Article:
How Bookstagrammers Are Working With Brands To Reach Young Consumers

Millennial research, Millennial insight, Millennial marketing, Gen Z research, Gen Z marketing, Gen Z insight, youth research, youth marketing

Bookstagrammers are inspiring their followers, and the publishing industry is teaming up with these niche influencers to win over young readers...

Remember when everyone was predicting that print would die out? That turned out to be nothing but a scary bedtime story. The NPD Group recently reported that sales of print books rose 2% for the first half of 2018, adding on to the 1.9% growth they reported last year (which was a 10.8% surge from 2013). Meanwhile, ebook sales are slumping. They dropped 4.8% for the first six months of this year, according to the American Publishers Association, putting them well on their way to dropping the same 10% in sales they did last year. Audiobooks, however, have seen a steady incline of listeners: The Pew Research Center found that the number of 18-29-year-olds who listen to audiobooks has risen from 16% in 2016 to 23% in 2017. But listening to books is still a niche activity when compared to print. Ypulse data shows that 56% of 13-35-year-olds enjoy reading books, 38% read books in their free time for pleasure, and 23% of 13-36-year-olds spend money on books in a normal month. Just take it from one 26-year-old female: “Books inspire [an] experience that can't be replicated by anything digital.”

But despite reading being one of Millennials’ and Gen Z’s biggest offline hobbies, traditional bookstores are struggling to find ways to market to young demos, as indie retailers and Amazon take more market share. Barnes & Noble’s woes are weighing heavily on the industry. The bookstore’s plan for bouncing back with new, revamped locations with surprisingly expensive in-store restaurants reportedly aren’t working. One chairman called the bottom lines of the experiential marketing move “awful.”

How Bookstagrammers Are Working With Brands To Reach Young Consumers_Main_Millennial ResearchWhat the book industry should be doing is looking to Instagram,…

 
 

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Quote of the Day: “Time I could be sleeping is time I spend on social media. It's now part of my waking up and going to sleep routine and, for those reasons, I'm feeling done with social media."—Male, 24, CA

MasterCard created an audio-only logo for Generation Voice Activated. The finance brand has debuted a sound they’ll play when people check out using their MasterCard. YPulse data shows that 29% of 18-36-year-olds own a smart speaker device, and that number is only expected to grow along with the use of other audio-activated devices. MasterCard wants to make their brand memorable without visual cues to tap into the $40 billion in revenue voice shopping is expected to generate by 2022. (Fast Company)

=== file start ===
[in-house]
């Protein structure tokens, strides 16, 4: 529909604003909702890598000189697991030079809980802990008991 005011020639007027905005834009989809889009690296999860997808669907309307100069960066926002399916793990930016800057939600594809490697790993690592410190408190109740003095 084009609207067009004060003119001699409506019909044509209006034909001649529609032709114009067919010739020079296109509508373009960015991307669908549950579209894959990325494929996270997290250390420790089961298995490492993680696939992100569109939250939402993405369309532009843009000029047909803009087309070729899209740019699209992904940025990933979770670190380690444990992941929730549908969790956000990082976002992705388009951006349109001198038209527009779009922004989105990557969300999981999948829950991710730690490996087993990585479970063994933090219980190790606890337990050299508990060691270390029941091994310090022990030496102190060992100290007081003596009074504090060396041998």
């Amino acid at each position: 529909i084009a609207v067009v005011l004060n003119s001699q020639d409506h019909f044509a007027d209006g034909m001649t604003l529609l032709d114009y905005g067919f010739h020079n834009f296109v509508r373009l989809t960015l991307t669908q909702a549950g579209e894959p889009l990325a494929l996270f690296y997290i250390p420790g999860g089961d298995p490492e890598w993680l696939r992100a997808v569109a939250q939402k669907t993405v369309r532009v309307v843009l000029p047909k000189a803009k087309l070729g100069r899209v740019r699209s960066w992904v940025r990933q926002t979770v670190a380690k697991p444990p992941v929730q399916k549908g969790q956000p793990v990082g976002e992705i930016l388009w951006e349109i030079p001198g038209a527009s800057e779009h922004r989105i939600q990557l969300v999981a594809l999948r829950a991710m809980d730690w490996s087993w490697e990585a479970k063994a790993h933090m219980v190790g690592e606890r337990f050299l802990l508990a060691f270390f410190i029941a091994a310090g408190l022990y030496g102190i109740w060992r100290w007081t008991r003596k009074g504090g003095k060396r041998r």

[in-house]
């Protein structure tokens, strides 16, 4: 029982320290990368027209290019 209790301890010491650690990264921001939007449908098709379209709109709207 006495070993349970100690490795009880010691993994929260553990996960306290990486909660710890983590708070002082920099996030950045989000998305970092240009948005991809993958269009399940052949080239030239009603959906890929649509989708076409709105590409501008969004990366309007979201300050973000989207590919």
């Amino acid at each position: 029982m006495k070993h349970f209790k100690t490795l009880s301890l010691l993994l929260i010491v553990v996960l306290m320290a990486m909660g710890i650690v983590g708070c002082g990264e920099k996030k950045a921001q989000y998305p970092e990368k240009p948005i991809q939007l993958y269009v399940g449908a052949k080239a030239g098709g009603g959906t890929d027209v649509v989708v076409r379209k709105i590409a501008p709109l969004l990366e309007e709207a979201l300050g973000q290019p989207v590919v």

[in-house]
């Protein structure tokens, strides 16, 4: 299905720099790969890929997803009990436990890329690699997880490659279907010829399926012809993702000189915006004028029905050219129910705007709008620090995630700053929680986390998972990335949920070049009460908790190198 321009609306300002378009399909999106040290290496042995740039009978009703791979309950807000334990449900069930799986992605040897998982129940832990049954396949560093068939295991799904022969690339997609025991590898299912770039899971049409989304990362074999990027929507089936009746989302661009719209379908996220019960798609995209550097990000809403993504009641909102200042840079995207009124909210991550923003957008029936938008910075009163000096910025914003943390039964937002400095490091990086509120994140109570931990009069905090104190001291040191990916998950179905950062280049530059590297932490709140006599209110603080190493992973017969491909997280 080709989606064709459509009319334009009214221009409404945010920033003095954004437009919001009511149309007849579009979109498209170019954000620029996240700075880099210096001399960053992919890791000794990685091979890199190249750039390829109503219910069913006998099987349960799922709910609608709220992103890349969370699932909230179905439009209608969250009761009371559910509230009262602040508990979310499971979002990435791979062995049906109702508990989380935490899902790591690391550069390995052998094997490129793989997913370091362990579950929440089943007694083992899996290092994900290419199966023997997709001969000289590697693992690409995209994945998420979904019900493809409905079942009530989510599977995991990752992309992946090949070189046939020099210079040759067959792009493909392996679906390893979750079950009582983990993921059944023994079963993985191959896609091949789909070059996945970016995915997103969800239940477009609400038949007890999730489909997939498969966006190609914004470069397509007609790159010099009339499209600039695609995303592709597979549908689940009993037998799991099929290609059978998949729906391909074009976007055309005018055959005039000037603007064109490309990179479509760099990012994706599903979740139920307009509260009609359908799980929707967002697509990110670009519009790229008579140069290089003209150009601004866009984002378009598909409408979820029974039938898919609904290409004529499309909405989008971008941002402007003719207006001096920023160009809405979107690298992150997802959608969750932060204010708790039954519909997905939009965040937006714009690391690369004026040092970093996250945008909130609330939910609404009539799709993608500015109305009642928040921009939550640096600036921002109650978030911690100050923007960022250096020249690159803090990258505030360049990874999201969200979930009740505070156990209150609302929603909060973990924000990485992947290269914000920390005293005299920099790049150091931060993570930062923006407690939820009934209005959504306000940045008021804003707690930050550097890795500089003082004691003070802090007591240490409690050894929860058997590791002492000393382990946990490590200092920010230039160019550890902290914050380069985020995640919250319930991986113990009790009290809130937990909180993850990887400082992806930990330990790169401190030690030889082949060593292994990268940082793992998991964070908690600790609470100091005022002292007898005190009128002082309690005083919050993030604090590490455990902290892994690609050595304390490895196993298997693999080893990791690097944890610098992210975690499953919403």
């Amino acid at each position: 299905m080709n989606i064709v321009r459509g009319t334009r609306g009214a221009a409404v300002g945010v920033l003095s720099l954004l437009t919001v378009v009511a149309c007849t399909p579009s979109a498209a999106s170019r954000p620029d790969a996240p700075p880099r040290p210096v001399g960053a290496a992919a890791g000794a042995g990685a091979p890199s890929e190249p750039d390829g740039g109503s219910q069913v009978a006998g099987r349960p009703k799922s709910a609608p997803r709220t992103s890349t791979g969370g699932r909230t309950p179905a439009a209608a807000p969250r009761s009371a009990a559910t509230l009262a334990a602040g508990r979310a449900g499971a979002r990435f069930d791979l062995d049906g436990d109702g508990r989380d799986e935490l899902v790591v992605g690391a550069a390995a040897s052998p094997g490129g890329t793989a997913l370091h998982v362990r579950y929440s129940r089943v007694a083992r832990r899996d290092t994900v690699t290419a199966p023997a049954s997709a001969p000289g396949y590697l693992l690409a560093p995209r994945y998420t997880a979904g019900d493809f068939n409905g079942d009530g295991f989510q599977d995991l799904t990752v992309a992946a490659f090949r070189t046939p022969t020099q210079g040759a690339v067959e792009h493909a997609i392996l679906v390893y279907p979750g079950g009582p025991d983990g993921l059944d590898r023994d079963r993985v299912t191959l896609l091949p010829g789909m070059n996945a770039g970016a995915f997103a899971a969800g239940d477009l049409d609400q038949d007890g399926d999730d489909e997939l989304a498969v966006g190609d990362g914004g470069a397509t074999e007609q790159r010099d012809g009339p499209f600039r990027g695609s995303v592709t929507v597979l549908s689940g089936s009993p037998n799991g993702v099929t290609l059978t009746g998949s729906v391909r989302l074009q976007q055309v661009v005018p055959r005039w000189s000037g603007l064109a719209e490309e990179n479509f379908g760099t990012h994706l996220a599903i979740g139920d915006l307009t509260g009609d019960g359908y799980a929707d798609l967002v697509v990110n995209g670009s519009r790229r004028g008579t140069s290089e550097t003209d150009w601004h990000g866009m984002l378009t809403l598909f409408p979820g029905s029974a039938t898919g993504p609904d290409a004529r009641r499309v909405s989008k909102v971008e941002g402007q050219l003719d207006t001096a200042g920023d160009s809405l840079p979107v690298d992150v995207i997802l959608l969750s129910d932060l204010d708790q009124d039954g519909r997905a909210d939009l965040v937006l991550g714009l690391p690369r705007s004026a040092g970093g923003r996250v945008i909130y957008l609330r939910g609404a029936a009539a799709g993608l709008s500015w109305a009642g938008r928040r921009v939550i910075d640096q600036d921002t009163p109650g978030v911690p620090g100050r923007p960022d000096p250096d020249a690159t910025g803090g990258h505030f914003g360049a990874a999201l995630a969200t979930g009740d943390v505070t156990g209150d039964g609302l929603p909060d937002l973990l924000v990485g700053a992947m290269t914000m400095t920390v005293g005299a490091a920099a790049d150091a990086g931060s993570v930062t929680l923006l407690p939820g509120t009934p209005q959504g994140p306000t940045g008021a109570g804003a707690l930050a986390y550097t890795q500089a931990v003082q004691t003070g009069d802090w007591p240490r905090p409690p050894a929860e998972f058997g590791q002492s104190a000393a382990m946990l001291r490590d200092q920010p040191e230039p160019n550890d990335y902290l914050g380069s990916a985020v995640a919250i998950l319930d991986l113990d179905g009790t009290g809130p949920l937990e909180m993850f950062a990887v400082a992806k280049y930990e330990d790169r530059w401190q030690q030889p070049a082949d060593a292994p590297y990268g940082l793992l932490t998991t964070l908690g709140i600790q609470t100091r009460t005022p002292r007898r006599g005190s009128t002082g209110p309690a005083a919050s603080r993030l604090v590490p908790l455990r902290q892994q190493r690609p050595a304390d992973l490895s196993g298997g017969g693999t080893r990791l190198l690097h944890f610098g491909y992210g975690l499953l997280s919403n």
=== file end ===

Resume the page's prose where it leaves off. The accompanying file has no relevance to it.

Brands are acting uncannily human on Twitter—is it working? Many brands (mainly the food and beverage kind) are “behav[ing] like real people with idiosyncratic personalities” on social media to connect with young consumers. This allows them to “stand out it in a crowded marketplace," explains one marketing professor. And Twitter users are engaging: from Sunny D to Steak-umm, brands are going viral for nihilist, and even depressing, first-person posts. (Vice)

Millennials are buying more greeting cards this Valentine’s Day. The National Retail Federation estimates the industry made as much as $933 million yesterday, compared to $894 million last year. Experts say that Millennials are behind the boost as they buy more expensive, albeit fewer, cards that often have personalized flourishes and functions (like audio). They’re also opting for IRL cards over e-cards because, as one enthusiast explains, "I like giving cards because you can hold it, unlike a text or email.” (NPR)

Brands went beyond romantic messaging for Valentine’s Day this year. Some catered to Millennials’ Treat Yo’Self mentality with collaborations like Tinder and Homesick’s “Single, Not Sorry” candle, while others celebrated Galentine’s Day. Target stocked themed decorations for those hosting girls-only get-togethers and Kay Jewelers set aside a site category for Galentine’s Day gifts. Finally, the NRF estimates that pet owners spent $886 million on their furry friends on Valentine’s Day, and retailers like PetSmart advertised accordingly. (ContentStandard)

More college grads are taking on retail jobs as stores up the ante for new hires. Yes, the trend is fueled by student debt and other financial factors, but also because stores that focus on experience expect more than ever from their customer service reps. Workers at Sweaty Betty, Everlane, and Warby Parker are reportedly trained with workshops, tests, and homework. But while, as one expert explains, “Customers are also coming in with much higher expectations of what level of service they’re going to receive,” retail wages aren’t keeping pace. (Refinery29)

Quote of the Day: “The best thing about social media is to connect with people across geographical boundaries and cultures. I love interacting with people that I wouldn’t have otherwise.”—Female, 22, PA

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